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Congestion and air pollution have long been the source of countless problems in urban societies – from deterring investment to increasing the occurrence of chronic respiratory ailments. In an age synonymous with rapid technological innovation, smart urban solutions are laying the foundation for new mobility options. Many developed cities are aiming to transform their traditional urban mobility system, which has long been characterised by high automobile use, to one that aims to take on a more eco-friendly approach through the use of smartphone-integrated transport solutions. Despite this, some cities in the developed world are still beset by significant levels of vehicular congestion and air pollution. This article looks at how consumer preferences are likely to change in cities which actively seek to turn to alternative modes of transportation in an effort to reduce pollution and congestion. It is a spin-off to our upcoming Strategy Briefing ‘How Urban Transport Shapes Consumer Lifestyles’.
Scatter of TomTom’s 2015 Congestion Index and the Mean Concentration of Nitrogen Dioxide
Source: Euromonitor International, TomTom
According to the European Commission’s 2007 Green Paper: Towards a New Culture for Urban Mobility , around 40% of all CO2 emissions arise from urban traffic, whilst 70% of other emissions come from urban transport. Based on the World Health Organization’s guideline level of nitrogen dioxide and an average TomTom congestion rate of the top 100 developed cities, Euromonitor International’s analysis of the most congested and polluted points to six cities, namely London, Milan, Rome, Paris, Marseille and Athens. Pressure to alter urban mobility trends to reduce congestion and pollution are greatest in these cities.
In many developed cities smart urban solutions have become the new contemporary norm in helping to ease air pollution and congestion. Such solutions are seeking to progressively reduce the number of cars on city streets, replacing them with innovative smartphone-based mobility alternatives such as car- and bicycle-share schemes, which have popped up in cities such as Boston, Barcelona and Vilnius. However, some cities are adopting a more aggressive strategy. For example, by 2025, the Finnish capital of Helsinki is planning to introduce its “mobility on demand” solution, which will collectively group all shared forms of transport into one payment system and will provide users with an easy way to travel in and around the city with just a smartphone.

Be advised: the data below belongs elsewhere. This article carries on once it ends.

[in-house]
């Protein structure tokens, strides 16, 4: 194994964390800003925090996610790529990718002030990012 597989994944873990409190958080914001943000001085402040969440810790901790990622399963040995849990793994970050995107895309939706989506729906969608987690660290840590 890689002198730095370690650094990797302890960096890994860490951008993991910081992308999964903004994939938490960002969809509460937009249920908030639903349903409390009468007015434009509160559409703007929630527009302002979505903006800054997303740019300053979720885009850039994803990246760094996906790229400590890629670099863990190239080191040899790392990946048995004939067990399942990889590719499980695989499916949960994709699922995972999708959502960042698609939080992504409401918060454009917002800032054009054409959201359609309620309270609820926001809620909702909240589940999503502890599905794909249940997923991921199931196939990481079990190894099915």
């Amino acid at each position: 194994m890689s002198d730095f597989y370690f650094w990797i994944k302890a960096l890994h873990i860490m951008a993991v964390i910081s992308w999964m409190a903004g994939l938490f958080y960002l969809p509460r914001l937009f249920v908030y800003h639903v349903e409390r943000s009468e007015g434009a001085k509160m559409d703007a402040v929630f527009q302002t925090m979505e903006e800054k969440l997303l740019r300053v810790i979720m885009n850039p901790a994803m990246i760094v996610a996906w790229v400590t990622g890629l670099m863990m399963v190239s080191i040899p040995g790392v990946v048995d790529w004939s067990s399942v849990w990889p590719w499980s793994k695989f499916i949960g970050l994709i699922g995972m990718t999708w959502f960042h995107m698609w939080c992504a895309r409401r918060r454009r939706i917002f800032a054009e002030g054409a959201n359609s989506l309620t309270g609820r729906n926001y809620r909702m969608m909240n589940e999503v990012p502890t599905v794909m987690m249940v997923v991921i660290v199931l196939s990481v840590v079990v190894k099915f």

Other cities, such as Moscow and Copenhagen, have invested heavily in smart and intelligent traffic management systems. For example, in 2016, Copenhagen upgraded its old traffic lights with a new intelligent system, which, through the use of special sensors, gives priority to bus users and cyclists at road intersections, helping to reduce travel times by as much as 20%. Such innovative developments will form the basis for incorporating smart urban systems in highly congested and polluted cities, especially Rome and Athens, which boast some of the highest rates of car ownership worldwide.
Indeed, the automobile era that has dominated urban landscapes since the second half of the 20th century is slowly beginning to erode in light of changing lifestyles and mobility choices. For example, the increasing number of single-person households is making car ownership more of a personal luxury as opposed to a family necessity. Additionally, the re-emergence of the core urban area as aplace of work and residence is making car ownership less of an obligation, with shorter commute distances being better tackled by walking, cycling and public transport. Commercial investment in central locations will likely complement this trend with preferences for shopping, leisure and social life being increasingly focused around easy-to-access locations served by alternative mobility options. For example, some US cities such as Miami and Boston have witnessed an increase in the number of restaurants, shopping and entertainment venues popping up in locations that are best served through walking and/or public transport.